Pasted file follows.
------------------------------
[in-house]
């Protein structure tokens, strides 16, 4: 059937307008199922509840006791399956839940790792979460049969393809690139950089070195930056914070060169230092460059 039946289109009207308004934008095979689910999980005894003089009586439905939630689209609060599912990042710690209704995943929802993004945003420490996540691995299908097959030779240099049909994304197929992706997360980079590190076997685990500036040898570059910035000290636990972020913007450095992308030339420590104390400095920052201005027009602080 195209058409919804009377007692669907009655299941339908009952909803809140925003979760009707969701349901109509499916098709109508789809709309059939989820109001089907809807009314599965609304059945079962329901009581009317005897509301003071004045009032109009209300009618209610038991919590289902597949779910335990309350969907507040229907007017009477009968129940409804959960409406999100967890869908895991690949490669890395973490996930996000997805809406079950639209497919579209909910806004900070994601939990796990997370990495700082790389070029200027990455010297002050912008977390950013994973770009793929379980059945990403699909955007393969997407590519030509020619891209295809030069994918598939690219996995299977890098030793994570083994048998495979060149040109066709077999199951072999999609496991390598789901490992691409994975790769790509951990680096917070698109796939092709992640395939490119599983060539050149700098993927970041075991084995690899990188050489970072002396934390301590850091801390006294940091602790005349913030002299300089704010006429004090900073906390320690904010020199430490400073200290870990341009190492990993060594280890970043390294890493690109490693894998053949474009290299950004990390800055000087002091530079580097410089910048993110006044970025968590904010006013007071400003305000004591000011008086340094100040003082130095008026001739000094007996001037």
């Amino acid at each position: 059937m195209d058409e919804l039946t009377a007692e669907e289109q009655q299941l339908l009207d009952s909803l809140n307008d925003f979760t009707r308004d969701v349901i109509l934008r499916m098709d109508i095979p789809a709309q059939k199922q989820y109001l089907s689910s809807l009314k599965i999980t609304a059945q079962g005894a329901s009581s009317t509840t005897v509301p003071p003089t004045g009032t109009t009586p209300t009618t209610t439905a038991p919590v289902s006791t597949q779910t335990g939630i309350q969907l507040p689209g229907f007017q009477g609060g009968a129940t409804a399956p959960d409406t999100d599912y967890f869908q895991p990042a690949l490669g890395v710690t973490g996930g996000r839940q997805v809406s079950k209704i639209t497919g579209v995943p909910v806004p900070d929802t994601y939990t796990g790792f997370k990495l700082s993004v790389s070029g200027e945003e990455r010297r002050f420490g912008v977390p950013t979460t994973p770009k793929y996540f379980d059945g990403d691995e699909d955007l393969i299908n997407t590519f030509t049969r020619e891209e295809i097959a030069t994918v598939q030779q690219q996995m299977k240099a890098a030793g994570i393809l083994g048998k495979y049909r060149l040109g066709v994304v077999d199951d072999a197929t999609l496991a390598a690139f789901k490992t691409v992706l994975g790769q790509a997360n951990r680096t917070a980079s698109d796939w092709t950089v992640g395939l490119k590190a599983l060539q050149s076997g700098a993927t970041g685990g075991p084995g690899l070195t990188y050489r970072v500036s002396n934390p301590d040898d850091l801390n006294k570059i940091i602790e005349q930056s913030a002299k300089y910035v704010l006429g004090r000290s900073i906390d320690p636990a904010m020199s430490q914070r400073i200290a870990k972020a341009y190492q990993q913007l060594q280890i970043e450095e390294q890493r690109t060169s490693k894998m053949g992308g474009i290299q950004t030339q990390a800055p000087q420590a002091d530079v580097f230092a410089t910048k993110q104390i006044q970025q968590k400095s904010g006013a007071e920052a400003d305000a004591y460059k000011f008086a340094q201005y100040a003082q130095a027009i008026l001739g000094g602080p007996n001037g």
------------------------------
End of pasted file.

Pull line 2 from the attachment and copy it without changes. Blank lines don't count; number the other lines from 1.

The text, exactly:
């Protein structure tokens, strides 16, 4: 059937307008199922509840006791399956839940790792979460049969393809690139950089070195930056914070060169230092460059 039946289109009207308004934008095979689910999980005894003089009586439905939630689209609060599912990042710690209704995943929802993004945003420490996540691995299908097959030779240099049909994304197929992706997360980079590190076997685990500036040898570059910035000290636990972020913007450095992308030339420590104390400095920052201005027009602080 195209058409919804009377007692669907009655299941339908009952909803809140925003979760009707969701349901109509499916098709109508789809709309059939989820109001089907809807009314599965609304059945079962329901009581009317005897509301003071004045009032109009209300009618209610038991919590289902597949779910335990309350969907507040229907007017009477009968129940409804959960409406999100967890869908895991690949490669890395973490996930996000997805809406079950639209497919579209909910806004900070994601939990796990997370990495700082790389070029200027990455010297002050912008977390950013994973770009793929379980059945990403699909955007393969997407590519030509020619891209295809030069994918598939690219996995299977890098030793994570083994048998495979060149040109066709077999199951072999999609496991390598789901490992691409994975790769790509951990680096917070698109796939092709992640395939490119599983060539050149700098993927970041075991084995690899990188050489970072002396934390301590850091801390006294940091602790005349913030002299300089704010006429004090900073906390320690904010020199430490400073200290870990341009190492990993060594280890970043390294890493690109490693894998053949474009290299950004990390800055000087002091530079580097410089910048993110006044970025968590904010006013007071400003305000004591000011008086340094100040003082130095008026001739000094007996001037």